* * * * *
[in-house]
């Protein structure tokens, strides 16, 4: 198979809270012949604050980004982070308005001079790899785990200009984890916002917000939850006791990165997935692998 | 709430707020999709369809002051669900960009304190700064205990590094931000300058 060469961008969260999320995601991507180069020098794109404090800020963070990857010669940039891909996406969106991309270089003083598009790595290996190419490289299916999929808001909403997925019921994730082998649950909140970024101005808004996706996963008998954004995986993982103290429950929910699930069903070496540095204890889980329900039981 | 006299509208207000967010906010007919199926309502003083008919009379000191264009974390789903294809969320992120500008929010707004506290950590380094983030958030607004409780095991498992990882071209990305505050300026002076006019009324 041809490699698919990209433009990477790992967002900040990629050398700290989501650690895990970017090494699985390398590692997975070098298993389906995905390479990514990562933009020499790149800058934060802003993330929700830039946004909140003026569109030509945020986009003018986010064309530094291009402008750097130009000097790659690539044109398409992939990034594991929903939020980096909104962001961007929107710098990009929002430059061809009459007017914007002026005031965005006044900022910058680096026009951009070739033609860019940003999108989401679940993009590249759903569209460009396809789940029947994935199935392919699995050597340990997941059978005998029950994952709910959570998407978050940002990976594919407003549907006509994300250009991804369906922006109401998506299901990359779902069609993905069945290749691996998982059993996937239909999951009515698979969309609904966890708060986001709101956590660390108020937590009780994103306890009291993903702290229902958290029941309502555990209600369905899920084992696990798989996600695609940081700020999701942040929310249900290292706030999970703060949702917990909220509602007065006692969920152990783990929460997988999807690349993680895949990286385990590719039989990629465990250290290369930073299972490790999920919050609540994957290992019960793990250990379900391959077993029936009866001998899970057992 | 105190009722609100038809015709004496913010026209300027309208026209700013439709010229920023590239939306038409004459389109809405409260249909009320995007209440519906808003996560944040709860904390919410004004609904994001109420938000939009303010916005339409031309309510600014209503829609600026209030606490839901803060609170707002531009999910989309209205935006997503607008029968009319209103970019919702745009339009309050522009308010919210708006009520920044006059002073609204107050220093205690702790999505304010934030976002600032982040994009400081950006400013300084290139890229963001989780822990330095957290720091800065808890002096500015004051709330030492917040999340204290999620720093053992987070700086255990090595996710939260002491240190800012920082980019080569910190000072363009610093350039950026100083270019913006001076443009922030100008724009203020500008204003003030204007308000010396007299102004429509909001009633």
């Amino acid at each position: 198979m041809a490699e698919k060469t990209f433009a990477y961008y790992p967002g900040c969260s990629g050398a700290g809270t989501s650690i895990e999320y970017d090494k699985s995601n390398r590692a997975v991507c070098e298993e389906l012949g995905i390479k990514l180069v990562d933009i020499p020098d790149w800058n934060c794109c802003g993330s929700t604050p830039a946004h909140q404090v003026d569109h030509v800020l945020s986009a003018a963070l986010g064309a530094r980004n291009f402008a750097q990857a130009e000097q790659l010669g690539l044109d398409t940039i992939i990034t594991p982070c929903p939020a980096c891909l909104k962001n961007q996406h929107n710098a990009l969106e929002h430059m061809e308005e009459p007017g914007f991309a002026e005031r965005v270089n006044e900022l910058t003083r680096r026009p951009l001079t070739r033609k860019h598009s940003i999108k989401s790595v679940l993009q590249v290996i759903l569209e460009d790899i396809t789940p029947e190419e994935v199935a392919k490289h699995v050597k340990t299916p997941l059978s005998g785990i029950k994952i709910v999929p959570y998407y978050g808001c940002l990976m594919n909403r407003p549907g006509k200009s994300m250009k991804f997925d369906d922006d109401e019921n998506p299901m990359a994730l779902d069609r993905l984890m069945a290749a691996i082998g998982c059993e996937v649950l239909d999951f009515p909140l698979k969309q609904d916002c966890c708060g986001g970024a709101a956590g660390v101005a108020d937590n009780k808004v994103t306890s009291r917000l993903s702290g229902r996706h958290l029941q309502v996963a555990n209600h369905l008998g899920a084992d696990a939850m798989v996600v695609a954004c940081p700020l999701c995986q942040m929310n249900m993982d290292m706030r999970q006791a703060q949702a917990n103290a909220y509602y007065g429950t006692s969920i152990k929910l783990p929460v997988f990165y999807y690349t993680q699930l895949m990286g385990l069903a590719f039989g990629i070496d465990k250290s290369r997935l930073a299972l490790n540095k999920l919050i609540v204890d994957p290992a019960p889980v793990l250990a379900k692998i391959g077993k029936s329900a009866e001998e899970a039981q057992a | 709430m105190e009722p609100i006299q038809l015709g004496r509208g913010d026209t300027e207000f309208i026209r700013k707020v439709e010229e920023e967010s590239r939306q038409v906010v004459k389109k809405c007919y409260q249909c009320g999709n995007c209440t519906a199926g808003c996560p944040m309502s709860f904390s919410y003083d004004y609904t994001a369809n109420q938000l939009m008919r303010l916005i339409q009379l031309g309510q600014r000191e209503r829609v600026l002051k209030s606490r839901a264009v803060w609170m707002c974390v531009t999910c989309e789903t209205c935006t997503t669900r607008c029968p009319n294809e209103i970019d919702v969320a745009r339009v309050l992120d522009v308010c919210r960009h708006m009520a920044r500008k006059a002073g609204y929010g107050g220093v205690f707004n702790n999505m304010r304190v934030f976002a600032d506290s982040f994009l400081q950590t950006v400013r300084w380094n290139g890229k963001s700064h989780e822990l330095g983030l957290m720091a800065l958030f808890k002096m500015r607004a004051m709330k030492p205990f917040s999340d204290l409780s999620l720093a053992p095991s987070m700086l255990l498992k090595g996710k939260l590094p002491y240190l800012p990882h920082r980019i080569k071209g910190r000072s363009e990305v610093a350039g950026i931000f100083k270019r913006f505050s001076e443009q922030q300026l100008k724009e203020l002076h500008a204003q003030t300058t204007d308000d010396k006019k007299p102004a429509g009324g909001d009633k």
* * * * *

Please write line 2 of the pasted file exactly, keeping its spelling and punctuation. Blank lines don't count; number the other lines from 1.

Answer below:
């Protein structure tokens, strides 16, 4: 198979809270012949604050980004982070308005001079790899785990200009984890916002917000939850006791990165997935692998 | 709430707020999709369809002051669900960009304190700064205990590094931000300058 060469961008969260999320995601991507180069020098794109404090800020963070990857010669940039891909996406969106991309270089003083598009790595290996190419490289299916999929808001909403997925019921994730082998649950909140970024101005808004996706996963008998954004995986993982103290429950929910699930069903070496540095204890889980329900039981 | 006299509208207000967010906010007919199926309502003083008919009379000191264009974390789903294809969320992120500008929010707004506290950590380094983030958030607004409780095991498992990882071209990305505050300026002076006019009324 041809490699698919990209433009990477790992967002900040990629050398700290989501650690895990970017090494699985390398590692997975070098298993389906995905390479990514990562933009020499790149800058934060802003993330929700830039946004909140003026569109030509945020986009003018986010064309530094291009402008750097130009000097790659690539044109398409992939990034594991929903939020980096909104962001961007929107710098990009929002430059061809009459007017914007002026005031965005006044900022910058680096026009951009070739033609860019940003999108989401679940993009590249759903569209460009396809789940029947994935199935392919699995050597340990997941059978005998029950994952709910959570998407978050940002990976594919407003549907006509994300250009991804369906922006109401998506299901990359779902069609993905069945290749691996998982059993996937239909999951009515698979969309609904966890708060986001709101956590660390108020937590009780994103306890009291993903702290229902958290029941309502555990209600369905899920084992696990798989996600695609940081700020999701942040929310249900290292706030999970703060949702917990909220509602007065006692969920152990783990929460997988999807690349993680895949990286385990590719039989990629465990250290290369930073299972490790999920919050609540994957290992019960793990250990379900391959077993029936009866001998899970057992 | 105190009722609100038809015709004496913010026209300027309208026209700013439709010229920023590239939306038409004459389109809405409260249909009320995007209440519906808003996560944040709860904390919410004004609904994001109420938000939009303010916005339409031309309510600014209503829609600026209030606490839901803060609170707002531009999910989309209205935006997503607008029968009319209103970019919702745009339009309050522009308010919210708006009520920044006059002073609204107050220093205690702790999505304010934030976002600032982040994009400081950006400013300084290139890229963001989780822990330095957290720091800065808890002096500015004051709330030492917040999340204290999620720093053992987070700086255990090595996710939260002491240190800012920082980019080569910190000072363009610093350039950026100083270019913006001076443009922030100008724009203020500008204003003030204007308000010396007299102004429509909001009633």